But the challenge helped Groeneveld realise what kind of designer she was, as she began questioning her own masculinity and femininity, the spiritual beliefs she inherited from her Filipino mum and the emotions she inherited from her Dutch dad. “We had to write a manifesto and [while doing that] it became really clear to me that, actually, because of the roles of my parents and how they influenced me, I had always been living in duality.”
“I’m half-Filipino, half-Dutch. I don’t know my sexuality – I’m not straight but I’m also not a lesbian,” she continues. “There’s always this middle point and that is what I try to highlight. You don’t have to be whole and, with that, I feel like I can reach more kinds of people.”
Her collection ended up being an amalgamation of the anger, frustration, passion and unity that comes out of a football game, dodging the “middle point” by shoving all sides together and throwing them in a blender. Her early influences, like Hood by Air and Comme des Garçons, and the learnings of her pre-MA internship at Nasir Mazhar can be found in the details – the futuristic shapes, the draping of fabrics and, above all, the challenging of modern masculinity.
She scored with the footie-inspired collection, but Groeneveld’s not sticking around on the pitch for long. Next, she’s taking on the Tube and all the characters that ride it each day. “It’s about the emotions and how people act, putting these different people together,” she says.
But for now, we go Off the Rails with Alyssa Groeneveld below, where she fawns over London, raves about Kendrick Lamar’s latest album and meditates the morning blues away.
OFF THE RAILS:
What’s your motto in life?
Be kind and honest. You don’t know what people are going through and I think it takes the least energy to just be yourself!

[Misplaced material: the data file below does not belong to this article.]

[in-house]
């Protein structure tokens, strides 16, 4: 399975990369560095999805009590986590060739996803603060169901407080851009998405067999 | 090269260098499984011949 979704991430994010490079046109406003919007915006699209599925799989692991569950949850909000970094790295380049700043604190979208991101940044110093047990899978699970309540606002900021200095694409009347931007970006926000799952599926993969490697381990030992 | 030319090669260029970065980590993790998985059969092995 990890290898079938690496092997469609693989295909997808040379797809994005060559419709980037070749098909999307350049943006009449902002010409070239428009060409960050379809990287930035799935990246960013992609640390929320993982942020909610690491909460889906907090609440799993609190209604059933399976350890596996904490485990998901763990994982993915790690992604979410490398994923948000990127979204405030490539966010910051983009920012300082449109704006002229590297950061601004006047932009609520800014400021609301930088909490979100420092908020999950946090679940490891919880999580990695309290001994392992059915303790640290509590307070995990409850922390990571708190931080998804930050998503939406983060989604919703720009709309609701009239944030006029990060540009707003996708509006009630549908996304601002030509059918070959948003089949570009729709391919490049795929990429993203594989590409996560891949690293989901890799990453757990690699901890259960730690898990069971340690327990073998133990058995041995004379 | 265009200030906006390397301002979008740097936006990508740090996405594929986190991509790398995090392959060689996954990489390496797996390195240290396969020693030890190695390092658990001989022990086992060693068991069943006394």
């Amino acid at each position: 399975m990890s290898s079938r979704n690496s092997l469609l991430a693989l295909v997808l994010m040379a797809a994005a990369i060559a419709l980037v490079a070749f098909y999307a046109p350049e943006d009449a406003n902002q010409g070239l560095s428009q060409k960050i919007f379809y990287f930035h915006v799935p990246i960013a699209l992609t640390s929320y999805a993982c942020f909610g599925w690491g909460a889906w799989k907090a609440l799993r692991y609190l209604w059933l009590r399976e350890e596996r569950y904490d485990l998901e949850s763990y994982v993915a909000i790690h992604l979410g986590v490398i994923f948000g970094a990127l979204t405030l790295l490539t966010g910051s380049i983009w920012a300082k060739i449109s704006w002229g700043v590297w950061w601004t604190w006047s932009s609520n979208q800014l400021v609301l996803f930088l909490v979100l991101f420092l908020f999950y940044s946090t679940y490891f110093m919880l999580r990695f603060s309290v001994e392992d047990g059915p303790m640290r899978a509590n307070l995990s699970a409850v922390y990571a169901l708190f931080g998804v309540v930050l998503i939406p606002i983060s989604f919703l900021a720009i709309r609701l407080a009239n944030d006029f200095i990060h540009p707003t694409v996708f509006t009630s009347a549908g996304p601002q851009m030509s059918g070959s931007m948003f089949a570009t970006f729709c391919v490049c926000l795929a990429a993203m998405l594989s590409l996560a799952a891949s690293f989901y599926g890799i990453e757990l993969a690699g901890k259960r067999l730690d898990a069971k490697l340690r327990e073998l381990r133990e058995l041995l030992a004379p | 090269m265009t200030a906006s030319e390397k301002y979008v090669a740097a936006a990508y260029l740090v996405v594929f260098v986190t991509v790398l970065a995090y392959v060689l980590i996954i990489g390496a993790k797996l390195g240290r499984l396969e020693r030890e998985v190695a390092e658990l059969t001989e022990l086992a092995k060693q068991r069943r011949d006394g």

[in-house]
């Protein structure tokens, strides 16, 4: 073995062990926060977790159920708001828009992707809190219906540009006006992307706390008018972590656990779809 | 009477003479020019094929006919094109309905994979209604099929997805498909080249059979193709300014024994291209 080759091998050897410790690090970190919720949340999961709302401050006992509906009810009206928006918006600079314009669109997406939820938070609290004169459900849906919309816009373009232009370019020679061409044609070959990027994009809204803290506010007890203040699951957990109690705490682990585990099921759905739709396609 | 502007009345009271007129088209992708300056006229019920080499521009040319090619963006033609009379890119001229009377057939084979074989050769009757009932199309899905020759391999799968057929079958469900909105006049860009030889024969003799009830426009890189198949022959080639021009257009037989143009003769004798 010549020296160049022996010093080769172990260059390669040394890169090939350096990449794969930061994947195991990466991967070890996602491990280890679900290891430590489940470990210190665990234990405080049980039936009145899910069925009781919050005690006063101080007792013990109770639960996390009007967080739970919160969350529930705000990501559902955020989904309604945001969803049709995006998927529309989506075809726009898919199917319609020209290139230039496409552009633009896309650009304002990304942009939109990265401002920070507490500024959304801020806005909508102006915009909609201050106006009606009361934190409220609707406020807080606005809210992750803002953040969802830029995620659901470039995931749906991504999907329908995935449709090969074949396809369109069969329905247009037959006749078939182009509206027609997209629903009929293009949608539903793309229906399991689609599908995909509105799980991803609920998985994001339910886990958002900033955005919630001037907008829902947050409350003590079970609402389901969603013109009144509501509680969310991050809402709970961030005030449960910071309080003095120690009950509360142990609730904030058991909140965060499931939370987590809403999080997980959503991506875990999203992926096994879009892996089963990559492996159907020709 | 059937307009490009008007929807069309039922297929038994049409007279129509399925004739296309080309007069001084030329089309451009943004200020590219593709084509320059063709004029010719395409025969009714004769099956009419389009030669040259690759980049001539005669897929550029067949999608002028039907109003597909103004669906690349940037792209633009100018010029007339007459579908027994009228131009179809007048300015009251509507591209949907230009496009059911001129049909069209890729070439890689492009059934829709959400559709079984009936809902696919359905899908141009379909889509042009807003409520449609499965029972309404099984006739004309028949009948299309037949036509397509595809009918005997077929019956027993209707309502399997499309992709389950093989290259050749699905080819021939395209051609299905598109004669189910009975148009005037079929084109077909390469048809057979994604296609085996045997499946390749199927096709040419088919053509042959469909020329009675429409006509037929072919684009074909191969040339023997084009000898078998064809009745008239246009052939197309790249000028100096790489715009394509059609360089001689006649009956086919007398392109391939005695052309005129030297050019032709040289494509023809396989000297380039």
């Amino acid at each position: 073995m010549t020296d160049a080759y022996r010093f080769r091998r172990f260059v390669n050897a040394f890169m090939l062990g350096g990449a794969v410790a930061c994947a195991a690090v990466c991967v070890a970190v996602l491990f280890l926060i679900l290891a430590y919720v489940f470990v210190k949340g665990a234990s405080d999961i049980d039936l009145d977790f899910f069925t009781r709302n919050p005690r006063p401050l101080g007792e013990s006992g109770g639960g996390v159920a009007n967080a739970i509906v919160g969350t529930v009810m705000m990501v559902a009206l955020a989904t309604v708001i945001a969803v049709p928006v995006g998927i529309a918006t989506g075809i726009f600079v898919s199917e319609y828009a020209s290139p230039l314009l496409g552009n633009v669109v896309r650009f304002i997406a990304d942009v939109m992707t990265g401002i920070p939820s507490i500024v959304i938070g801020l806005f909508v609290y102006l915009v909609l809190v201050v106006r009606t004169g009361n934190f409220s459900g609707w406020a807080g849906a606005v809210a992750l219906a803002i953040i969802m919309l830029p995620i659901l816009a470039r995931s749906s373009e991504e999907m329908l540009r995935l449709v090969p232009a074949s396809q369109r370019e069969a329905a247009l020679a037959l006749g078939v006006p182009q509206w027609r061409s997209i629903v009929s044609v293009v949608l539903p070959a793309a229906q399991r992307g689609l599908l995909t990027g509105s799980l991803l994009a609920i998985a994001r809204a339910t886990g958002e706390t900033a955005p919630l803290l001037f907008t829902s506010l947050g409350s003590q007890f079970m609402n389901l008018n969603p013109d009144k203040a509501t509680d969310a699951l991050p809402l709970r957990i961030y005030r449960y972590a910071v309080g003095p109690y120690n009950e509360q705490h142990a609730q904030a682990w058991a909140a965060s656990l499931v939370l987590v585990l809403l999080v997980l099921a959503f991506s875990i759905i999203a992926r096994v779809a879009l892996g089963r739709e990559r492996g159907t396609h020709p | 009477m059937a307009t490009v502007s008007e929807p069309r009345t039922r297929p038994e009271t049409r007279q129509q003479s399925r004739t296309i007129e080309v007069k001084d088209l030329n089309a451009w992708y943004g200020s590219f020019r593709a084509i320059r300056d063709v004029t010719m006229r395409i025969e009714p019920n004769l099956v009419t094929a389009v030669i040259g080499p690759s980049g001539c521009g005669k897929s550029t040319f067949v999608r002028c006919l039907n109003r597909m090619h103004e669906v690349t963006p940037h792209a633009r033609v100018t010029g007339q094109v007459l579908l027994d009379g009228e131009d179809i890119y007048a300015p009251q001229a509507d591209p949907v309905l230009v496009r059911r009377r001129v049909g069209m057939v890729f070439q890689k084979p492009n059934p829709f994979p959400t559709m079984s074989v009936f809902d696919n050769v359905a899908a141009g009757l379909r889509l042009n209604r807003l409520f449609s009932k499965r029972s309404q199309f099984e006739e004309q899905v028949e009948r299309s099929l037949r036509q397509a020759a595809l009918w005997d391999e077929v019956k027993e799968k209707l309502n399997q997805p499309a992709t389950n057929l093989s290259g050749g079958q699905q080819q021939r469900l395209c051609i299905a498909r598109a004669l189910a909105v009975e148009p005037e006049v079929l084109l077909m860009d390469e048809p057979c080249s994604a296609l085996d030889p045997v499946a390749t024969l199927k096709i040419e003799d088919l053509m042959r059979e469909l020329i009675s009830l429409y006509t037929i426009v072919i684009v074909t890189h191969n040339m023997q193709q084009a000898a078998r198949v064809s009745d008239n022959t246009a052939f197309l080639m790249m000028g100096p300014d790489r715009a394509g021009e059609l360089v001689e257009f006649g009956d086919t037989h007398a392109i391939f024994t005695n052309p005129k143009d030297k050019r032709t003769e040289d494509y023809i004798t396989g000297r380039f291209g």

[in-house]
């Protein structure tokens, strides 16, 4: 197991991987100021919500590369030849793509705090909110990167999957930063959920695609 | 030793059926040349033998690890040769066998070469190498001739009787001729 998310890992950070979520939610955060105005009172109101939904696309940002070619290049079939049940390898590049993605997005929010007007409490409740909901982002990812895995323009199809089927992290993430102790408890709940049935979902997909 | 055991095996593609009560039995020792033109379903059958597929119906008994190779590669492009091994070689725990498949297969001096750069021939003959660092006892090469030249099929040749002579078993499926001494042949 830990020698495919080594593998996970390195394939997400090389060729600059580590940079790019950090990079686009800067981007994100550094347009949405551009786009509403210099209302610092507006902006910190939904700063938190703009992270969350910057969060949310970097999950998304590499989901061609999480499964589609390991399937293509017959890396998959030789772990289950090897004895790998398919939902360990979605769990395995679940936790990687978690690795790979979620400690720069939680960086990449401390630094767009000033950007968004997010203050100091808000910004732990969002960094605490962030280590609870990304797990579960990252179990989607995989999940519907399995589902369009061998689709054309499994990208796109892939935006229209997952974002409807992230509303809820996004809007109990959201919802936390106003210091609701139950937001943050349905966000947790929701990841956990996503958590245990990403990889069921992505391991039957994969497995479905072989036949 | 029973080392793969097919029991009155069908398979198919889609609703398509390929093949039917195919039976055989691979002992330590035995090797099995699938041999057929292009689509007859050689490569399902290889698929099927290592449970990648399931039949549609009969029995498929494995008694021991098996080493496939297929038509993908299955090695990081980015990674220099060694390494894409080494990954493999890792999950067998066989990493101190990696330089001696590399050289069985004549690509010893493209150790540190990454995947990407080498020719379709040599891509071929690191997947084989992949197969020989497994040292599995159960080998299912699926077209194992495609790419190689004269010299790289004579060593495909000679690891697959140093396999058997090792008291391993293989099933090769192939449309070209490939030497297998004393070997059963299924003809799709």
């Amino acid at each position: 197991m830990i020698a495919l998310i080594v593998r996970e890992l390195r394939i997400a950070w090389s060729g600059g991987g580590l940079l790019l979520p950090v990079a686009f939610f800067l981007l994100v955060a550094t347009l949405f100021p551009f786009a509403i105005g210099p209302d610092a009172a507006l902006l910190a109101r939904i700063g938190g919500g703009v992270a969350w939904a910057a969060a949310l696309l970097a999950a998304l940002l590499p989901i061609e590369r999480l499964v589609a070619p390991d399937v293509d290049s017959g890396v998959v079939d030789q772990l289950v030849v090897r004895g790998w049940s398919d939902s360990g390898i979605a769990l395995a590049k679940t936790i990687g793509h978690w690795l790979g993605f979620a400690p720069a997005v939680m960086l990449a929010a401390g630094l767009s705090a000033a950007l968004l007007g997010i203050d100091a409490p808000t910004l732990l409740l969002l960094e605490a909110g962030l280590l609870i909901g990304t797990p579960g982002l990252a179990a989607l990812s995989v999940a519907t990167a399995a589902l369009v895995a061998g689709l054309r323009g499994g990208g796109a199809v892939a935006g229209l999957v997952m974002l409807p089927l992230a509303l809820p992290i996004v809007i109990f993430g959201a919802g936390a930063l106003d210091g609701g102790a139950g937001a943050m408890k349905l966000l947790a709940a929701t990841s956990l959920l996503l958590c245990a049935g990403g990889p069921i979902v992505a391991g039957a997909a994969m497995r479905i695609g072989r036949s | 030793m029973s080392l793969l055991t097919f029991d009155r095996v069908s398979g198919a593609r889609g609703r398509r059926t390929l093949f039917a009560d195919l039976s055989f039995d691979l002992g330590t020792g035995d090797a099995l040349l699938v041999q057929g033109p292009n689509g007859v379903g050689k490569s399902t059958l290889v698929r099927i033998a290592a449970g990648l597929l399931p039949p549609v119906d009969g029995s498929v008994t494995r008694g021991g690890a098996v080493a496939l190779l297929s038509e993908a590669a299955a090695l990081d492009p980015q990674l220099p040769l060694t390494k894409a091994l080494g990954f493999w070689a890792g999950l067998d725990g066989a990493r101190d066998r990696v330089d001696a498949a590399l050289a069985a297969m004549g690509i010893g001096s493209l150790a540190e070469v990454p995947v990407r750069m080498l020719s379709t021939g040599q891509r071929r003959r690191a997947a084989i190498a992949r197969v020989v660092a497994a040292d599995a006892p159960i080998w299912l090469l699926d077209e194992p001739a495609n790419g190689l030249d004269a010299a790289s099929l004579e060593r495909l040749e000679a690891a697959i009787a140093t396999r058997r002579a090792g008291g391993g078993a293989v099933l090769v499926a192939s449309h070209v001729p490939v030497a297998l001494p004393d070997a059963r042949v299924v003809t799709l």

Who would you most want to see in your clothes?
What do you reckon you’d be doing if you weren’t a designer?
I think I’d be a beatmaker. I’m actually more inspired by music artists and how they think than fashion designers. They’re more authentic and more real about their personal experiences.
What’s the last film that you watched?
Probably White Chicks… I watch it every six months or something.
What gets you out of bed in the morning?
Mostly meditations and prayers, then I’ll call my best friend.
What do you currently love and what do you currently hate?
I love London and I hate that I’m struggling with money.
What do you listen to in the studio?
During my graduation collection, I had so much anxiety, so the only person that really calmed me down was Tyler, the Creator. But I also listen to a lot of Mustafa the Poet and Ye. I think for my upcoming collection, I’ll probably be listening to Kendrick’s new album – it’s so good!
What is the best city to let your hair down in?
Rotterdam. The people are honest, real and bold. Don’t fuck with them! But they’re also super open and funny.
What five famous guests would you invite round for dinner?
Joe Rogan, Ye, Kris Jenner, Raf Simons and Kendrick Lamar.